Nobody has ever had a wish granted to them like Job:
“If only my words were written down, If only they could be inscribed in a book!” (Job 19:23)
Folded into the world’s all-time best seller, they now are, where they stand as the supreme example of a ‘theodicy,’ an exploration of the the problem of evil—or, define it as the question, ‘Why do the righteous suffer?’
The university-educated promptly shoot themselves in the foot by dividing the Book of Job into two books. The first, in their opinion, is a Jewish fable comprising what is now the first two and the last chapters of Job. The second consists of all the rest, the unending dialogue of Job, his three tormentors, Elihu, and God. You almost suspect that their goal is to flatter the intellect, and it matters not to them that they throw away the key to understanding—as they do with the early Genesis chapters that frame the overall theodicy of which the Book of Job is a subset.
Is it that those first two chapters read too ‘fundamentalist’ for them, they who are educated in critical thinking? They should waste their time on a silly little story of God and the Devil making a wager? As though, once they finish and the outcome with Job has been determined, they say, ‘Whoa! That was loads of fun! Let’s do it again with someone else!’ The notion (which every Jehovah’s Witness understands, even the children) that Job represents a test case of whether humans can keep integrity under trial, is lost upon them.
The other ‘benefit’ of divorcing Job’s trials from the opening chapters which frame it is that you get to spin the poetic dialogue any way you wish without regard to ever settling anything. A windy debate of philosophy—‘Yeah! That’s what I’m talkin about!’ Never mind if it doesn’t lead anywhere. It becomes one of those, ‘they are having their reward in full’ scenarios of which Jesus spoke at Matthew chapter 6.
But if you don’t cleave the book into two, you come away with some understanding. You come away with the knowledge that humans can maintain integrity to God under the most trying circumstances. They may give vent to plenty of ‘wild talk’ along the way, not being privy to the big picture, but eventually the dust settles, all is forgiven, and the louts that leaned into the righteous with their own smug theories of superiority get rebuked.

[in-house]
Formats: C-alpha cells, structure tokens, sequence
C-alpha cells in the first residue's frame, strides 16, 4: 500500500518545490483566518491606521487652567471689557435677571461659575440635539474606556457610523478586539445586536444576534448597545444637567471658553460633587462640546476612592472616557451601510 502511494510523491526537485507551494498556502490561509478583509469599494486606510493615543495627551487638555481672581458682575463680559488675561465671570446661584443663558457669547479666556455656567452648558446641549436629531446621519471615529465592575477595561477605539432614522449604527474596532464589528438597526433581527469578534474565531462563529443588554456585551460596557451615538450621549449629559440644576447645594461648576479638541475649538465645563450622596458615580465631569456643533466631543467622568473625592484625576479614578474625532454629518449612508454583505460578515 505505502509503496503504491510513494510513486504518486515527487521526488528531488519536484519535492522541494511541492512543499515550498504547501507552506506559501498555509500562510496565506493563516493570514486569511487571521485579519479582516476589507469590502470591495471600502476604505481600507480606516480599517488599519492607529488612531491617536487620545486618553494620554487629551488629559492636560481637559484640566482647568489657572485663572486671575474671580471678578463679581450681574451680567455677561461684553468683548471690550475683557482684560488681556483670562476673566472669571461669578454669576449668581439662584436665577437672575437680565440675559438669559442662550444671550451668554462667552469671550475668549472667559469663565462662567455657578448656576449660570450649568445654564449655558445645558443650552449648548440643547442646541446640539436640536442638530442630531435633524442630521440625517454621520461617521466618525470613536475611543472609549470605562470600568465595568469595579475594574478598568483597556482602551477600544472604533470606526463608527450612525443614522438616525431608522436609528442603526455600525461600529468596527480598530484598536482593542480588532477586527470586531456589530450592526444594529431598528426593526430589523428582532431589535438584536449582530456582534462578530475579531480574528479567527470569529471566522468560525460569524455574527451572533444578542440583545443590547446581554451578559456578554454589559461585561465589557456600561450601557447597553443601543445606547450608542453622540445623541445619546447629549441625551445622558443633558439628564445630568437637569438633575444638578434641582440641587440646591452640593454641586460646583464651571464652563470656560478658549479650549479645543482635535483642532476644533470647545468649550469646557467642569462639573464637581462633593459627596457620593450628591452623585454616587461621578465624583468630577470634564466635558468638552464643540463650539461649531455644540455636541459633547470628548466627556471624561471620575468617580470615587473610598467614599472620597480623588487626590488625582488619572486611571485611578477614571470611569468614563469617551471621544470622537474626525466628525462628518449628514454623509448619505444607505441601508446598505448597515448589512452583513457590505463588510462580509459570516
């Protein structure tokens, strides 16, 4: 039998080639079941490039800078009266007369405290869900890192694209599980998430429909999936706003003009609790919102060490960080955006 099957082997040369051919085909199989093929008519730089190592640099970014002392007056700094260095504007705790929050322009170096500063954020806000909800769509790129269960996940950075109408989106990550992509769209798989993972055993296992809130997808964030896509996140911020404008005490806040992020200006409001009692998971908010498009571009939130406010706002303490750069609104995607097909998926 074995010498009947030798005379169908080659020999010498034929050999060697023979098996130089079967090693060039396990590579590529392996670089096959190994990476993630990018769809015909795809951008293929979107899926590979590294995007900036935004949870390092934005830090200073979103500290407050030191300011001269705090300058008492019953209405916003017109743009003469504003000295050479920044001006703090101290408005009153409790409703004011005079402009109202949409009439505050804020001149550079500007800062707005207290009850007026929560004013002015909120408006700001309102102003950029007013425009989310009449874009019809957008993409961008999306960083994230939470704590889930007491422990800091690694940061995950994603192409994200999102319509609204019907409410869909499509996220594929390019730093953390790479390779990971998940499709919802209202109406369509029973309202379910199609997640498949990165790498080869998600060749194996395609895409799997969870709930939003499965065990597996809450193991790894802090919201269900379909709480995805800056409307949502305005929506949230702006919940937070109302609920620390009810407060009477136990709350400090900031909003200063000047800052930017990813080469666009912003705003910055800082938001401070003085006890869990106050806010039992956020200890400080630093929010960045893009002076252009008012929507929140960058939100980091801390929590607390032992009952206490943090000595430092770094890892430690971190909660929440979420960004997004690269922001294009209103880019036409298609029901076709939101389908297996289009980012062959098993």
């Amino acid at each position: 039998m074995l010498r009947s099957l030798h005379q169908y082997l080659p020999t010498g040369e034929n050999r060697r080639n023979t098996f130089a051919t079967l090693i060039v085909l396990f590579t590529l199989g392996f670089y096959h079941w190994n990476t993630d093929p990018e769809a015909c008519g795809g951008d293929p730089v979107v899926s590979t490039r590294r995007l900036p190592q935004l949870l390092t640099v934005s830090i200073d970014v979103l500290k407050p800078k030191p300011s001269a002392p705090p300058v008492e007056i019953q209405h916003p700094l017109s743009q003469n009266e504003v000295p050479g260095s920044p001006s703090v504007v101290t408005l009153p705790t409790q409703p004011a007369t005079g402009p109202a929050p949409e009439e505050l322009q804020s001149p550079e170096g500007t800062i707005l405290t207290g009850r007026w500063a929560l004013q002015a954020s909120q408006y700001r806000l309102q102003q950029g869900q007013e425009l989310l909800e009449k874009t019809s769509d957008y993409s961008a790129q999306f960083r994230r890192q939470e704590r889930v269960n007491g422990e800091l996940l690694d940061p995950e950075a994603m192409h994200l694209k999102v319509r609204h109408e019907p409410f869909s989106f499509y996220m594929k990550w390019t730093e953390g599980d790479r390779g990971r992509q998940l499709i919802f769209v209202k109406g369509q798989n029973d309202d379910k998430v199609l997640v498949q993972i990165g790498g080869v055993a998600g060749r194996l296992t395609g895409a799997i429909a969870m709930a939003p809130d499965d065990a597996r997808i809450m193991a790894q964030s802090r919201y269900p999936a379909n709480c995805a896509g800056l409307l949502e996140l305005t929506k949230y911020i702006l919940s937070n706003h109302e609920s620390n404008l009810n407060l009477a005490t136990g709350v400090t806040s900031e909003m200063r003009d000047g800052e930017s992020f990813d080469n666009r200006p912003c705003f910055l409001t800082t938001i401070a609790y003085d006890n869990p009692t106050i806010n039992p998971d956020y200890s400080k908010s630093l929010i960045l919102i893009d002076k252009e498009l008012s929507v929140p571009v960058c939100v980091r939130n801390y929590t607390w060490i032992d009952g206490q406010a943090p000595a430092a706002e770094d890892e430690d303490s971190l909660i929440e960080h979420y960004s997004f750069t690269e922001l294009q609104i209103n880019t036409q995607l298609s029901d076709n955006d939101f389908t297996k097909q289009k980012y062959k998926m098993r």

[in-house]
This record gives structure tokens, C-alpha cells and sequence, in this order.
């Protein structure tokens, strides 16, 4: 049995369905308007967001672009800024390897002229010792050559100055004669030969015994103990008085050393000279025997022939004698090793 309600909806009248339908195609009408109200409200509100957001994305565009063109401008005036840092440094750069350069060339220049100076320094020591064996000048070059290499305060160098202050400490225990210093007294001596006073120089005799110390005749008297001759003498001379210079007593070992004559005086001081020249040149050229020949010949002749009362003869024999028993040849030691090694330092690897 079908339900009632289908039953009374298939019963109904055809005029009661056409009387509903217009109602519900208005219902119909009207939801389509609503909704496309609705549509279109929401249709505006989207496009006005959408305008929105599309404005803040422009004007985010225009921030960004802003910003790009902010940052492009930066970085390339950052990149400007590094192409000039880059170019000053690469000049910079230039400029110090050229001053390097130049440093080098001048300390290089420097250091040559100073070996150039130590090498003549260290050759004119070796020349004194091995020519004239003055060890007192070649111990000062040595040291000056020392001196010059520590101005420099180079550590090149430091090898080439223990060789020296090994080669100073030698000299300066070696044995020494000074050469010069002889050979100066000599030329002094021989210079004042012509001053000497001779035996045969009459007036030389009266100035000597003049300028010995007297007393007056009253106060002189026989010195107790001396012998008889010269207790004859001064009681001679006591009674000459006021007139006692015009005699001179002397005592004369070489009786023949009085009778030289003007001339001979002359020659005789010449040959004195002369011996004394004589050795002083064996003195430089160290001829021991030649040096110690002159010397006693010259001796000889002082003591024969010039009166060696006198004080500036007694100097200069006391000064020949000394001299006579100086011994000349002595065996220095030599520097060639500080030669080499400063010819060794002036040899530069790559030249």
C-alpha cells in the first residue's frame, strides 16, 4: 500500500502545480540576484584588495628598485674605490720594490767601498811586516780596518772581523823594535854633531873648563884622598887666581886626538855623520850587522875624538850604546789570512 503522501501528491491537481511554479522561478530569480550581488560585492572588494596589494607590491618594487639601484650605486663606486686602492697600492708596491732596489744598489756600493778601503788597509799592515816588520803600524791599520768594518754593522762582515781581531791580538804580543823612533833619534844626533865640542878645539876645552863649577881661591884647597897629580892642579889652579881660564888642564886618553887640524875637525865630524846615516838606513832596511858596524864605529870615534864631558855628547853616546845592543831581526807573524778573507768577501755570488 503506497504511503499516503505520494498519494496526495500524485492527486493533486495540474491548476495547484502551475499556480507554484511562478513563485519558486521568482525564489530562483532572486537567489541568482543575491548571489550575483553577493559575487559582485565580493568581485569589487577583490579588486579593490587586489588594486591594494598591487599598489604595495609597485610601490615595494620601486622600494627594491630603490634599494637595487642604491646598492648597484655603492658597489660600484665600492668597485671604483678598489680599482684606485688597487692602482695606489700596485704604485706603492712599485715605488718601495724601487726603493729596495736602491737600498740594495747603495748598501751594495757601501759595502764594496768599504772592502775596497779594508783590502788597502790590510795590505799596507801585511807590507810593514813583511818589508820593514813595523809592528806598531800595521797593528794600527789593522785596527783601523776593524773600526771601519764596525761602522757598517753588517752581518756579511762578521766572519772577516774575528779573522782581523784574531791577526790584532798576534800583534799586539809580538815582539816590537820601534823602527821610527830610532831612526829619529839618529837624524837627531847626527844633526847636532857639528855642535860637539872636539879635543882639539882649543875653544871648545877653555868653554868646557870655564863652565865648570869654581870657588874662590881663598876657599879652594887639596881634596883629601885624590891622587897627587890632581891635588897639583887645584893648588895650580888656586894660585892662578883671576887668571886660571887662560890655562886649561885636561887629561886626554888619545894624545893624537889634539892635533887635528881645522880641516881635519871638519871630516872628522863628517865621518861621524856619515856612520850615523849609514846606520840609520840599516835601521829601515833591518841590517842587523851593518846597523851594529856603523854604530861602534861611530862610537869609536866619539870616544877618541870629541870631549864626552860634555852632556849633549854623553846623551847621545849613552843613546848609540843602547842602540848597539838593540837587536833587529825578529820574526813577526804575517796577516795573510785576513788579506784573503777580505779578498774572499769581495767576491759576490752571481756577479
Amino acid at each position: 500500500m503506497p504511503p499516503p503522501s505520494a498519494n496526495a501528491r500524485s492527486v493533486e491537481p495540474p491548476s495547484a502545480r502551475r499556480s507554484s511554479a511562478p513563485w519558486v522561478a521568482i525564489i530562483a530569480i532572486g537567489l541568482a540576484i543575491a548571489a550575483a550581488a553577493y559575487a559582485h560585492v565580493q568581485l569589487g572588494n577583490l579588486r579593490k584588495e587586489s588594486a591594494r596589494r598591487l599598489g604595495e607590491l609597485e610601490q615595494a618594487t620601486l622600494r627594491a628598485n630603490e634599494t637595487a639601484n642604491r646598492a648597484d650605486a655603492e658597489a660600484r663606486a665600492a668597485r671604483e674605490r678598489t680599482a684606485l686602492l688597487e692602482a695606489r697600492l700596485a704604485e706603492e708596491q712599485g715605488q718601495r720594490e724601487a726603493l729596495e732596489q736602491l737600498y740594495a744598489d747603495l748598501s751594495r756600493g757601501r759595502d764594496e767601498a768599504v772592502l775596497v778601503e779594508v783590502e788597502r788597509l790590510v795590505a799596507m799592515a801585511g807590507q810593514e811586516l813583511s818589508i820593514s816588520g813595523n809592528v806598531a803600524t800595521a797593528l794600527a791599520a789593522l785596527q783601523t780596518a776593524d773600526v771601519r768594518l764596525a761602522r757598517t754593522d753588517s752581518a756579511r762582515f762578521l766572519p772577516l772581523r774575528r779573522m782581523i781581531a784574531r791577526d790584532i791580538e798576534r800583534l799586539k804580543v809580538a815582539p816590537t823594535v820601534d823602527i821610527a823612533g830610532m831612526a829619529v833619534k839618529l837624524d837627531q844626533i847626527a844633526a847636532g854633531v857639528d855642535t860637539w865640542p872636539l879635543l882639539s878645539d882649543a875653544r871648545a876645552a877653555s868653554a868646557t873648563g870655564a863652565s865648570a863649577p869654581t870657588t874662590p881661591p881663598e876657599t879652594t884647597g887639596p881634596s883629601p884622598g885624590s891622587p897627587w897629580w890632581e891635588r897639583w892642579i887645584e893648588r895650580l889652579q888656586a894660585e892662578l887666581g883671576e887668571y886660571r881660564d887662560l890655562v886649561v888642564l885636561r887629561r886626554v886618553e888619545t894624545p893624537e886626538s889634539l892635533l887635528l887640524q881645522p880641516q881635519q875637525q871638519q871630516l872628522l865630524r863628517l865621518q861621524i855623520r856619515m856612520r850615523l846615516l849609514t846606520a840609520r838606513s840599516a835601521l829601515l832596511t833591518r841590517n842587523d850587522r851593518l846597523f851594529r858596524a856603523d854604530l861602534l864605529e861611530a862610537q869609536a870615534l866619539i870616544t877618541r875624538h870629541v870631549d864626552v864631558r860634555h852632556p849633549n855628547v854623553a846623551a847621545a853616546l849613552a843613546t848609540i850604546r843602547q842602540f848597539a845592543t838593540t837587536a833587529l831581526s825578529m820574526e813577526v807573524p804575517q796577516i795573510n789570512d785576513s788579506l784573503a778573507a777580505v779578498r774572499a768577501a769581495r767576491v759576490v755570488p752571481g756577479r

Those three interrogators do lean into Job, and Job says, ‘Why aren’t you ashamed?’ “These ten times you have rebuked me; You are not ashamed to deal harshly with me.“ (Job 19:3) They should be ashamed—using their robust health to pound an unfortunate into the ground.
“Show me mercy, my companions, show me mercy, For God’s own hand has touched me,” Job pleads, but they show him none. Aggravated that their initial gentle accusations were rejected, they double down and turn vengeful. “It gets personal,” Kushner says. Gentle insinuations become harsh accusations. The three appoint themselves interrogators for God, though God has asked for no such interrogators, terrorists who will brook no ‘wild talk,’ who will regard it all as apostasy to be put down with machine gun fire.
What they should do is ‘weep with those who weep.’ What they should do is quote Ecclesiastes 5:2: “Do not be quick with your mouth, nor let your heart speak rashly before the true God, for the true God is in the heavens but you are on the earth. That is why your words should be few.” Job’s three visitors do not use few words; they use many, although they can’t possibly know what they are talking about, since “the true God is in the heavens but you are on the earth.”
Horrific suffering happens today. Some months ago a young woman in a nearby circuit suffered vicious physical assault. Even Job was not physically assaulted. Nor did he suffer the complete betrayal of the human justice system when the perpetrator was brought to court. Her life irrevocably changed with scars that are not visible, she decided to go public, as a first step towards healing. She’s very brave. She also hopes, no doubt, to forestall any speculation from those who see her altered behavior but have not the facts to put it in context. It’s good congregations are in the Book of Job lately, from which we may draw the conclusion that we don’t need them.
****** The bookstore